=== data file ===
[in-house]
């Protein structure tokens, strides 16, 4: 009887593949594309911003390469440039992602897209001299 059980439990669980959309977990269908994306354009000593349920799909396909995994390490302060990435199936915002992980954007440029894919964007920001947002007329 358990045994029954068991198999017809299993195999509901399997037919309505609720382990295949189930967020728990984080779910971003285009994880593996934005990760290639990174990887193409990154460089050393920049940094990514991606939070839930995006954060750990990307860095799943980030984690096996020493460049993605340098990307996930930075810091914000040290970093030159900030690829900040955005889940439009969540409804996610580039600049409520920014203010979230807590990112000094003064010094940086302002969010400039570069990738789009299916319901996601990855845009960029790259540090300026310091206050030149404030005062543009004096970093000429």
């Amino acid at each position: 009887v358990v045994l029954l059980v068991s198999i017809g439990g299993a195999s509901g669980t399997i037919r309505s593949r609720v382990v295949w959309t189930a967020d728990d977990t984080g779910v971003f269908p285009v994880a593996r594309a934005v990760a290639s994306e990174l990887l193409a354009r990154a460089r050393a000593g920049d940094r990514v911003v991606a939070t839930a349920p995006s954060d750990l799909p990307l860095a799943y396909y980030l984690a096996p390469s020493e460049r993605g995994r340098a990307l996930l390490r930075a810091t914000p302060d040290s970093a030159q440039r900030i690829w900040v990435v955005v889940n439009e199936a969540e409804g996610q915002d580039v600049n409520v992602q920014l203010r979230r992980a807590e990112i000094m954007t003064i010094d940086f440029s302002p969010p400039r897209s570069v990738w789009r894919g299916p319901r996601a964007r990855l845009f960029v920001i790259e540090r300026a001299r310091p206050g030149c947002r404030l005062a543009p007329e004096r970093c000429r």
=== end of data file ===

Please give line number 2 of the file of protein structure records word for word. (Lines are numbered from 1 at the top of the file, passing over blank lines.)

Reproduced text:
């Protein structure tokens, strides 16, 4: 009887593949594309911003390469440039992602897209001299 059980439990669980959309977990269908994306354009000593349920799909396909995994390490302060990435199936915002992980954007440029894919964007920001947002007329 358990045994029954068991198999017809299993195999509901399997037919309505609720382990295949189930967020728990984080779910971003285009994880593996934005990760290639990174990887193409990154460089050393920049940094990514991606939070839930995006954060750990990307860095799943980030984690096996020493460049993605340098990307996930930075810091914000040290970093030159900030690829900040955005889940439009969540409804996610580039600049409520920014203010979230807590990112000094003064010094940086302002969010400039570069990738789009299916319901996601990855845009960029790259540090300026310091206050030149404030005062543009004096970093000429």